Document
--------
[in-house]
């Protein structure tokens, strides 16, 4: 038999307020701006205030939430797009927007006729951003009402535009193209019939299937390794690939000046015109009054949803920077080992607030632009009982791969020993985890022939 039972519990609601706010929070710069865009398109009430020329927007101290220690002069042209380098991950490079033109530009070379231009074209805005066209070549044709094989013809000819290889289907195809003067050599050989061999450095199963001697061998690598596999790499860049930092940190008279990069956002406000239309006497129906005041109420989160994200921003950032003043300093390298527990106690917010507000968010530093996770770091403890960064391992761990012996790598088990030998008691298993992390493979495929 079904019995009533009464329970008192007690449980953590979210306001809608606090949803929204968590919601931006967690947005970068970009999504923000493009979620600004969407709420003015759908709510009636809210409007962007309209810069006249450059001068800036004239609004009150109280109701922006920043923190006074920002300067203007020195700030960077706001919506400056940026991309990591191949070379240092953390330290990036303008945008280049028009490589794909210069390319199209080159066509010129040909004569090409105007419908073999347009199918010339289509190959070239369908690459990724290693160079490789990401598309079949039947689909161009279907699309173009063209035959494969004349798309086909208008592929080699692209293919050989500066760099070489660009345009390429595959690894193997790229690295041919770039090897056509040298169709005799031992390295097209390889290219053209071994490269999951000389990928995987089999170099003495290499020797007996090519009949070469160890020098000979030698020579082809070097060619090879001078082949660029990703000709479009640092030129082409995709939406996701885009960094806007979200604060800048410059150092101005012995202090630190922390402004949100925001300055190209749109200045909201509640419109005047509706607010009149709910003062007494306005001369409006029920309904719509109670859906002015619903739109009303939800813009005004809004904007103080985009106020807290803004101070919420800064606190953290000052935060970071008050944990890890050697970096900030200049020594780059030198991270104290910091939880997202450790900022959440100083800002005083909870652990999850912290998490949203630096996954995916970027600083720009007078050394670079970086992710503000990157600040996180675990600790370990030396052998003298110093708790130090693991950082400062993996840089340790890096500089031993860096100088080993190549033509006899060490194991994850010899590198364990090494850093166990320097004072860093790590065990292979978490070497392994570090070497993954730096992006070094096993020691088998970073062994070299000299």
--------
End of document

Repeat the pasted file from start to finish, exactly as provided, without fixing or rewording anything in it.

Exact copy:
[in-house]
């Protein structure tokens, strides 16, 4: 038999307020701006205030939430797009927007006729951003009402535009193209019939299937390794690939000046015109009054949803920077080992607030632009009982791969020993985890022939 039972519990609601706010929070710069865009398109009430020329927007101290220690002069042209380098991950490079033109530009070379231009074209805005066209070549044709094989013809000819290889289907195809003067050599050989061999450095199963001697061998690598596999790499860049930092940190008279990069956002406000239309006497129906005041109420989160994200921003950032003043300093390298527990106690917010507000968010530093996770770091403890960064391992761990012996790598088990030998008691298993992390493979495929 079904019995009533009464329970008192007690449980953590979210306001809608606090949803929204968590919601931006967690947005970068970009999504923000493009979620600004969407709420003015759908709510009636809210409007962007309209810069006249450059001068800036004239609004009150109280109701922006920043923190006074920002300067203007020195700030960077706001919506400056940026991309990591191949070379240092953390330290990036303008945008280049028009490589794909210069390319199209080159066509010129040909004569090409105007419908073999347009199918010339289509190959070239369908690459990724290693160079490789990401598309079949039947689909161009279907699309173009063209035959494969004349798309086909208008592929080699692209293919050989500066760099070489660009345009390429595959690894193997790229690295041919770039090897056509040298169709005799031992390295097209390889290219053209071994490269999951000389990928995987089999170099003495290499020797007996090519009949070469160890020098000979030698020579082809070097060619090879001078082949660029990703000709479009640092030129082409995709939406996701885009960094806007979200604060800048410059150092101005012995202090630190922390402004949100925001300055190209749109200045909201509640419109005047509706607010009149709910003062007494306005001369409006029920309904719509109670859906002015619903739109009303939800813009005004809004904007103080985009106020807290803004101070919420800064606190953290000052935060970071008050944990890890050697970096900030200049020594780059030198991270104290910091939880997202450790900022959440100083800002005083909870652990999850912290998490949203630096996954995916970027600083720009007078050394670079970086992710503000990157600040996180675990600790370990030396052998003298110093708790130090693991950082400062993996840089340790890096500089031993860096100088080993190549033509006899060490194991994850010899590198364990090494850093166990320097004072860093790590065990292979978490070497392994570090070497993954730096992006070094096993020691088998970073062994070299000299």